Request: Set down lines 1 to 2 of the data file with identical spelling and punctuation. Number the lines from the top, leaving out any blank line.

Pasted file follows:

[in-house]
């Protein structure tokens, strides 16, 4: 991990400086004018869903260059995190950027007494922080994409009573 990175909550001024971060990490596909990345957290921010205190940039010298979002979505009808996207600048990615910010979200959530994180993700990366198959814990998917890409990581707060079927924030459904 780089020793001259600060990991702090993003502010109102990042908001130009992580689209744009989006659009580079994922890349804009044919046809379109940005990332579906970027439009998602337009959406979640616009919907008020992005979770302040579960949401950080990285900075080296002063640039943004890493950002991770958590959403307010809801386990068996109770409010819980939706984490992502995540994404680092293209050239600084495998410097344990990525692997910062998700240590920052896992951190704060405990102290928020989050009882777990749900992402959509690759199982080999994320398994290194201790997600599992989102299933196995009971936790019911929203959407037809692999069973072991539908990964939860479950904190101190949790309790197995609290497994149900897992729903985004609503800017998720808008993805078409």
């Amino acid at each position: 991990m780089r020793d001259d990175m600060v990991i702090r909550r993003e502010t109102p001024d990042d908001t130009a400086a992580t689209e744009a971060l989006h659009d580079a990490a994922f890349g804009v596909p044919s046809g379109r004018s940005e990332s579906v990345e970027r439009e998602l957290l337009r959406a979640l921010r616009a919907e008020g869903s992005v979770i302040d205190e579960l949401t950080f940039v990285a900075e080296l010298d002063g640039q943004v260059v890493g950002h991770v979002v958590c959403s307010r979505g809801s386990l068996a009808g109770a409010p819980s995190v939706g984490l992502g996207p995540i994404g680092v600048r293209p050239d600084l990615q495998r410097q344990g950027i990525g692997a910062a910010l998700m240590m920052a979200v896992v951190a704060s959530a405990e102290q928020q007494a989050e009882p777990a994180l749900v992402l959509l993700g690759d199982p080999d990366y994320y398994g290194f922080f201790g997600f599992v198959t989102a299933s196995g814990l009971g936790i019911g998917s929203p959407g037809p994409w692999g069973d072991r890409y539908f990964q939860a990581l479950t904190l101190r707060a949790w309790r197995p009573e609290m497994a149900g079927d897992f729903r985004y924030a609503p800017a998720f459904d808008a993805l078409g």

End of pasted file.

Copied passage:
[in-house]
């Protein structure tokens, strides 16, 4: 991990400086004018869903260059995190950027007494922080994409009573 990175909550001024971060990490596909990345957290921010205190940039010298979002979505009808996207600048990615910010979200959530994180993700990366198959814990998917890409990581707060079927924030459904 780089020793001259600060990991702090993003502010109102990042908001130009992580689209744009989006659009580079994922890349804009044919046809379109940005990332579906970027439009998602337009959406979640616009919907008020992005979770302040579960949401950080990285900075080296002063640039943004890493950002991770958590959403307010809801386990068996109770409010819980939706984490992502995540994404680092293209050239600084495998410097344990990525692997910062998700240590920052896992951190704060405990102290928020989050009882777990749900992402959509690759199982080999994320398994290194201790997600599992989102299933196995009971936790019911929203959407037809692999069973072991539908990964939860479950904190101190949790309790197995609290497994149900897992729903985004609503800017998720808008993805078409």